Abbie’s supposed to be the shy girl, but she’s actually pretty mouthy.  Maybe she’s not shy, maybe it’s just that no one wants to talk to her.

After their arrival, the film plays out pretty much like the first, as Angela shows up and possesses them one by one.  There’s a few differences, like the concept that Angela has to ‘seduce’ them to her side before she can make them demons, and their demonic forms tend to incorporate their Halloween costumes (when they have them).

The acting is fine.  There are no standouts like Linnea Quigley from the first film, but no one holds it back, either.  Amelia Kinkade (32 at the time of this film’s release) no longer looks like a teenager, but has appropriately adapted the role to that of the evil older woman.  The special effects and makeup are okay, but have a thin veneer of cheapness over them.  They has that ‘direct to video’ look.

The third Night of the Demons makes an admirable attempt to recapture the wild fun of the first.  It doesn’t quite achieve it, but the resulting film is  reasonably entertaining in its own right.

Review: Halloween – The Curse of Michael Myers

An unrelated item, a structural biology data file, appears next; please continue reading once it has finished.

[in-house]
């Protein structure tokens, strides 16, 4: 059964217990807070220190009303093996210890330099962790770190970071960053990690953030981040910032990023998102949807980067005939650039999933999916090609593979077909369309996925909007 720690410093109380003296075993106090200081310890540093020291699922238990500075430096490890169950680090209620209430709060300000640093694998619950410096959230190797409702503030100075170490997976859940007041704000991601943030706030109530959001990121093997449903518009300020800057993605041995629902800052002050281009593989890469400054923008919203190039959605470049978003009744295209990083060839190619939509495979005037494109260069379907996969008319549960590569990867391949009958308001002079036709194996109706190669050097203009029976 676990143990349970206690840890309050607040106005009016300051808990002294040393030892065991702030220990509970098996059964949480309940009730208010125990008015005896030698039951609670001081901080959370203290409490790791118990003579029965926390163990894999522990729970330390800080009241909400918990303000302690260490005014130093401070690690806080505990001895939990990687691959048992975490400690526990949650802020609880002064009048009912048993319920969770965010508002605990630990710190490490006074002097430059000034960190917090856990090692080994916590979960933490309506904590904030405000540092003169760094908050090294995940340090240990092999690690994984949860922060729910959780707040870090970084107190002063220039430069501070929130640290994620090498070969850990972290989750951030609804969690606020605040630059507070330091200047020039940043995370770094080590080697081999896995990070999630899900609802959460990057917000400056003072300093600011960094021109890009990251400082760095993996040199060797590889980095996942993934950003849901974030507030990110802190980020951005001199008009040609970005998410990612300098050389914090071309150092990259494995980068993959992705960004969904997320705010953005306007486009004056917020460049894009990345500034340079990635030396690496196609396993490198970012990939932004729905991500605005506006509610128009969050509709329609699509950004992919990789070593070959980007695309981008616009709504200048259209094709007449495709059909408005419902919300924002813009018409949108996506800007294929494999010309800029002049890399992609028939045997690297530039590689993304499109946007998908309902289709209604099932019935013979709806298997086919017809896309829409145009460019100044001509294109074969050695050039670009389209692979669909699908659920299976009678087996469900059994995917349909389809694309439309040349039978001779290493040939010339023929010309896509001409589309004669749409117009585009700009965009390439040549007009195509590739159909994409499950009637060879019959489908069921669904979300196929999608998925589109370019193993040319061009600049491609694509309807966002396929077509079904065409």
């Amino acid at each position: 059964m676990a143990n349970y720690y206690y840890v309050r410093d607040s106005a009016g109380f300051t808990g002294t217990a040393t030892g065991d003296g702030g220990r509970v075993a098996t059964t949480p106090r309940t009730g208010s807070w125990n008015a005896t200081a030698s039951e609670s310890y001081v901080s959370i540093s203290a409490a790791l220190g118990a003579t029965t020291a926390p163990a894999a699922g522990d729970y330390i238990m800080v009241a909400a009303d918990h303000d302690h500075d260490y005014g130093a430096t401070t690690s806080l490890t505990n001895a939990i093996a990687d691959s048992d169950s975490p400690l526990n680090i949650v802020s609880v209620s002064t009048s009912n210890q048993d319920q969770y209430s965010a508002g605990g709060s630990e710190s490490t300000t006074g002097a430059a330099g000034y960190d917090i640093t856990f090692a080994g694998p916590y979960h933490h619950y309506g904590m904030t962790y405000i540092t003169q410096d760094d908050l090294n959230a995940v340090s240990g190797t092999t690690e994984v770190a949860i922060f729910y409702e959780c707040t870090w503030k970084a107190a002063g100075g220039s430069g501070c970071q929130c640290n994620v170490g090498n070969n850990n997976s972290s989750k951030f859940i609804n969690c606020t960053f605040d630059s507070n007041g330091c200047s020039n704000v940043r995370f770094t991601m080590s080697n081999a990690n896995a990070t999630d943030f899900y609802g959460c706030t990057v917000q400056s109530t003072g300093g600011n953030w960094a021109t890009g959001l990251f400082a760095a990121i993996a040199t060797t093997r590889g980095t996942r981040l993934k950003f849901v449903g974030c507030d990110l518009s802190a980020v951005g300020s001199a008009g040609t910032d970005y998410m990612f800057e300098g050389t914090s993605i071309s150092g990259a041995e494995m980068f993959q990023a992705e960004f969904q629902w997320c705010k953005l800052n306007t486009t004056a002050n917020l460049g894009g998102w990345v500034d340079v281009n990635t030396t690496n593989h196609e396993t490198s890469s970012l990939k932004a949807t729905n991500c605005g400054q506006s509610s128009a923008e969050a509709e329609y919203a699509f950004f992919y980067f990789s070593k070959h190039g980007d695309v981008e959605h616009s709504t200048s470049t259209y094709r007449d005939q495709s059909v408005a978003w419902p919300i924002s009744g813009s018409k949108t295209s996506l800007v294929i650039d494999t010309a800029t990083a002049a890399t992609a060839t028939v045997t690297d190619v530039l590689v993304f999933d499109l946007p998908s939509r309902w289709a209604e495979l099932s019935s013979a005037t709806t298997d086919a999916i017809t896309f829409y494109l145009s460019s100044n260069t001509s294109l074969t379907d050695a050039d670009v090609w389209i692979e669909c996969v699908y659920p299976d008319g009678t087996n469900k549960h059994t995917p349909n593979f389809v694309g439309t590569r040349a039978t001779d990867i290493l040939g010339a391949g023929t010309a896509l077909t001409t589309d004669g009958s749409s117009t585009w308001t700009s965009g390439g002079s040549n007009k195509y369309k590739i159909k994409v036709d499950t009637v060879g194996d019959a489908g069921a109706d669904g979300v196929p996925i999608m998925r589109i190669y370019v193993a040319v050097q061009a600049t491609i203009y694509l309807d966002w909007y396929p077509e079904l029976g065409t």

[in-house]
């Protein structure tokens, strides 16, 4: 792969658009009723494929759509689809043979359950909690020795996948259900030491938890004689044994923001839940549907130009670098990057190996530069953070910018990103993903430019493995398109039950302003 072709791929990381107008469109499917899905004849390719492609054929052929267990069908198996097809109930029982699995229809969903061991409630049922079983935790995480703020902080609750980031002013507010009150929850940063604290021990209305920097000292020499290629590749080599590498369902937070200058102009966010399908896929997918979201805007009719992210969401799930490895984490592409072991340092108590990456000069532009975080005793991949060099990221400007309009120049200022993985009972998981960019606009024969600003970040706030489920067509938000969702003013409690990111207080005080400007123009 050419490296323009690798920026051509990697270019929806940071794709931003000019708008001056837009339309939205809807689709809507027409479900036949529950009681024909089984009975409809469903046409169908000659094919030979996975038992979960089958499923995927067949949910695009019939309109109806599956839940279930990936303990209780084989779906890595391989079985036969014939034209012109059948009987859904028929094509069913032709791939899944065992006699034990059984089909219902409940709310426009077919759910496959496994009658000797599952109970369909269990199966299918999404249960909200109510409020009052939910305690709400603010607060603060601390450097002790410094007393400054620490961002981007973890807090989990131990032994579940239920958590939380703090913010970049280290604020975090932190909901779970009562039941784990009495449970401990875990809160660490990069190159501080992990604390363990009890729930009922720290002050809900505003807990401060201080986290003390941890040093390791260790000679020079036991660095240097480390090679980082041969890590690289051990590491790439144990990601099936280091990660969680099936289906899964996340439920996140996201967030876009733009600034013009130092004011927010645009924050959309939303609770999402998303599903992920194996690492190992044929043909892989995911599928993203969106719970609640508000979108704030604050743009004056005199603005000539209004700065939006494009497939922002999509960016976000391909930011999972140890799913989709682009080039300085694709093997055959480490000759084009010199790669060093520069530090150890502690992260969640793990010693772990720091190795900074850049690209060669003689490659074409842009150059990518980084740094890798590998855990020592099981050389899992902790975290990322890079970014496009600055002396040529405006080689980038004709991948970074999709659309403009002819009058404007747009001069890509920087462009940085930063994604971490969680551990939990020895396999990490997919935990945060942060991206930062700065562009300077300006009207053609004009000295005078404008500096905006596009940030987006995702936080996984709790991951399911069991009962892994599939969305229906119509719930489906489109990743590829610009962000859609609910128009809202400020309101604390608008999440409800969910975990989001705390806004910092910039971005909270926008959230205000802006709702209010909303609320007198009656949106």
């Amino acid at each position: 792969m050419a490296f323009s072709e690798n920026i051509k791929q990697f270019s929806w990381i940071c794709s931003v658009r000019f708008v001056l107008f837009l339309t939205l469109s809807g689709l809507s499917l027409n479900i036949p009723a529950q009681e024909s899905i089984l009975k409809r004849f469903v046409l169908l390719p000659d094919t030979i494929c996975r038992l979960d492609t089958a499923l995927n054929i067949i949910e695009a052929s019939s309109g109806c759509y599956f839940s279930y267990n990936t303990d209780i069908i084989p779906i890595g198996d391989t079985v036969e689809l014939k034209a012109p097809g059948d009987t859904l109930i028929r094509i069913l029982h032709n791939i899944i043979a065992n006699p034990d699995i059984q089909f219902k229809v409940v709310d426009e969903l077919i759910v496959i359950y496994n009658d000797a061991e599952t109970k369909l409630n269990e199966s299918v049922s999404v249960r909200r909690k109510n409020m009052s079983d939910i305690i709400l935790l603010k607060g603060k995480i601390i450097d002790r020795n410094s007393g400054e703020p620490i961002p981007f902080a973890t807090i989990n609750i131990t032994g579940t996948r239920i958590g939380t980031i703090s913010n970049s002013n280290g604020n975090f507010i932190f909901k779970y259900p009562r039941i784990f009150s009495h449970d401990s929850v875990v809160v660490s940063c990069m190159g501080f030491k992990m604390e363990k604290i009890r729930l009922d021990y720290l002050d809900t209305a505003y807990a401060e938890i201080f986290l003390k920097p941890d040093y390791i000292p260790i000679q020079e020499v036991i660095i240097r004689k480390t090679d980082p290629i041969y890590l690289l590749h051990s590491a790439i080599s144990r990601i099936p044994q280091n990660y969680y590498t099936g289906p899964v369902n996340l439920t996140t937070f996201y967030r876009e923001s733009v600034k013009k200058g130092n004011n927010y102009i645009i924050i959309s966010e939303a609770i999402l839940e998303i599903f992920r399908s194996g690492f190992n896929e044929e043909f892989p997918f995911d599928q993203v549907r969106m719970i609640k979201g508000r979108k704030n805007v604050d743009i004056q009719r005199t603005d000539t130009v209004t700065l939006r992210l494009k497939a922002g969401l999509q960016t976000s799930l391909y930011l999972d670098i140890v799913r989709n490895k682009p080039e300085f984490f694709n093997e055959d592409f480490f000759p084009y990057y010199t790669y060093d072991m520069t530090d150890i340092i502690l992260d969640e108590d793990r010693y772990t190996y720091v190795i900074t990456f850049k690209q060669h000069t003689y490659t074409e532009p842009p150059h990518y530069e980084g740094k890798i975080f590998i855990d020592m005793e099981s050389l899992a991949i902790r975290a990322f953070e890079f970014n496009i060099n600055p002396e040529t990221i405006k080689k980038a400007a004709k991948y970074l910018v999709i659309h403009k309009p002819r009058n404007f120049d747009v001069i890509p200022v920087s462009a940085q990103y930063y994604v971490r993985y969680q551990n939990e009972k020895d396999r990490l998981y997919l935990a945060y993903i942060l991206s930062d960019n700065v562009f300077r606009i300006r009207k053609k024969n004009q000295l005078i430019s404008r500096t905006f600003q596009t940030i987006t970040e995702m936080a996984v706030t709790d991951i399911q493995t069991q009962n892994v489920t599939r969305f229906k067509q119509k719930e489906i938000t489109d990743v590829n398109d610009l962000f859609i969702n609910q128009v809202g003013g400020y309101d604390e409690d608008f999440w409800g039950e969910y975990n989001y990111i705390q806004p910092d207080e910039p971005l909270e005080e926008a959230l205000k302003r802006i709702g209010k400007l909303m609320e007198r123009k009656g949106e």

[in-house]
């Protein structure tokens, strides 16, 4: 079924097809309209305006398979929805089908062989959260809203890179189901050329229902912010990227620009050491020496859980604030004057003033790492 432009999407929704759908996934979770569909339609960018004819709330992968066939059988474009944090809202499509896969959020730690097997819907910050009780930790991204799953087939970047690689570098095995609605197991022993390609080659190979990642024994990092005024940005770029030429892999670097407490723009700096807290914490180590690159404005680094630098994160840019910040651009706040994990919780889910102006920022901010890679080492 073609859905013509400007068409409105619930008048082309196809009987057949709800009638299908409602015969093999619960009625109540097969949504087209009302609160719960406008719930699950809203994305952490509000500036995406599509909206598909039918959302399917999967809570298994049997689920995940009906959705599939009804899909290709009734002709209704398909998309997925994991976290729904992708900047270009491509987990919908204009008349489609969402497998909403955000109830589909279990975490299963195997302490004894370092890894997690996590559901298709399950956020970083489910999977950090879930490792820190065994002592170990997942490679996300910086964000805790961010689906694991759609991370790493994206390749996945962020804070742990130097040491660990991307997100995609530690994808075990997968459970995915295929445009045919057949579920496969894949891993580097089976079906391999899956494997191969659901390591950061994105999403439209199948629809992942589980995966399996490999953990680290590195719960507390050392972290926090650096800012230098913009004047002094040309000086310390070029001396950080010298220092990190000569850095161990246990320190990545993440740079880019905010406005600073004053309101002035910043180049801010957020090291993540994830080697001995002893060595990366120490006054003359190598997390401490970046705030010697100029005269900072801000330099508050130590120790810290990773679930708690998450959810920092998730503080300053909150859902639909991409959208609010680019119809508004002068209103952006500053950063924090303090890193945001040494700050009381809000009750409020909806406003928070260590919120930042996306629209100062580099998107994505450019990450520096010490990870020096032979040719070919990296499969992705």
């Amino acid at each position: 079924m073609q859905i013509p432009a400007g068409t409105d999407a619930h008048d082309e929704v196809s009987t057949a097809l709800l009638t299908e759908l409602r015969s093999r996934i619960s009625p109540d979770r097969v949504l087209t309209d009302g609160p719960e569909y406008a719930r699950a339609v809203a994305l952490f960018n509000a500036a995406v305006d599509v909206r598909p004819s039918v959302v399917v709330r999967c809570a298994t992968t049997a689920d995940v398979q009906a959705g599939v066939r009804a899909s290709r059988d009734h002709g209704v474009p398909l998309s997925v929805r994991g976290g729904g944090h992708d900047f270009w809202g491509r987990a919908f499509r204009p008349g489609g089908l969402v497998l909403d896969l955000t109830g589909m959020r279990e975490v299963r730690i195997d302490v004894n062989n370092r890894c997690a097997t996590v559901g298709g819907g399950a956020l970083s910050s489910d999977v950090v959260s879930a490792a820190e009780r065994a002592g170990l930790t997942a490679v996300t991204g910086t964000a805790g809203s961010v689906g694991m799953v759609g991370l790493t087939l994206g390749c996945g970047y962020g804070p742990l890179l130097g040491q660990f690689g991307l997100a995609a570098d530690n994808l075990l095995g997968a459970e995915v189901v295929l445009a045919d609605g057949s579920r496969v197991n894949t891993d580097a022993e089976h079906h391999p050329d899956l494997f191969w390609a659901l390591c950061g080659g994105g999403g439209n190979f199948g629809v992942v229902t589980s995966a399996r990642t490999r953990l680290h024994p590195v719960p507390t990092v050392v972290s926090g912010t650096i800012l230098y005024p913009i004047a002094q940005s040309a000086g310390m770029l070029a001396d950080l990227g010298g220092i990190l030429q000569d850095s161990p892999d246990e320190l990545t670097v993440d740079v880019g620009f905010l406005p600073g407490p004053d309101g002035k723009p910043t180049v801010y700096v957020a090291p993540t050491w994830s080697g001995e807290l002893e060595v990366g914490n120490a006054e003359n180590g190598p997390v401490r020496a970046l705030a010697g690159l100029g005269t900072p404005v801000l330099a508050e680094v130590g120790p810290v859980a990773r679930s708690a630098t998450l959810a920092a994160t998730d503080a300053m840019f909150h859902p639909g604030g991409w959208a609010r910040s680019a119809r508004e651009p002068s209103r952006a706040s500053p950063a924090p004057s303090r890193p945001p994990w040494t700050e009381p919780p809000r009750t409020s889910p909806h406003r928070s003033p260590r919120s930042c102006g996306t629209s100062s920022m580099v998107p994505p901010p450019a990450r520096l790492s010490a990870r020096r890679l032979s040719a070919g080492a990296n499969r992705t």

Halloween 6.jpgHalloween: The Curse of Michael Myers

Hey, have you ever wondered what happened to Tommy Doyle?  The boy that Laurie Strode was babysitting in the first Halloween movie?  No?  Well, here he is…

Tommy Doyle grew up to be Paul Rudd.  He also developed a strange, Hannibal Lecter-like speech pattern.  He has been obsessively studying Michael Myers, apparently unsatisfied with the first film’s assertion that he was simply a man with no ‘soul.’  To that end, he concocts a baseless theory about an ancient Druid curse in which a child is chosen to make a blood sacrifice of his kin so that the others of the village avoid…something bad.

And it turns out he’s right.

Although there’s a bit of a jump; this sixth installment in the franchise completes a story started in Halloween 4.  Essentially, it’s the ‘Jamie Trilogy,’ wherein the orphaned daughter of the original film’s heroine becomes the new target for The Shape (that’s what he’s been called in the credits since the first movie, by the way).  Throughout the last three films, there have been hints of the Druid cult story; the ‘thorn’ rune has shown up as tattoos and scrawled on walls, and we’ve seen the ‘men in black’ lurking around.  Jamie appears in this film, briefly, and with an unexplained pregnancy.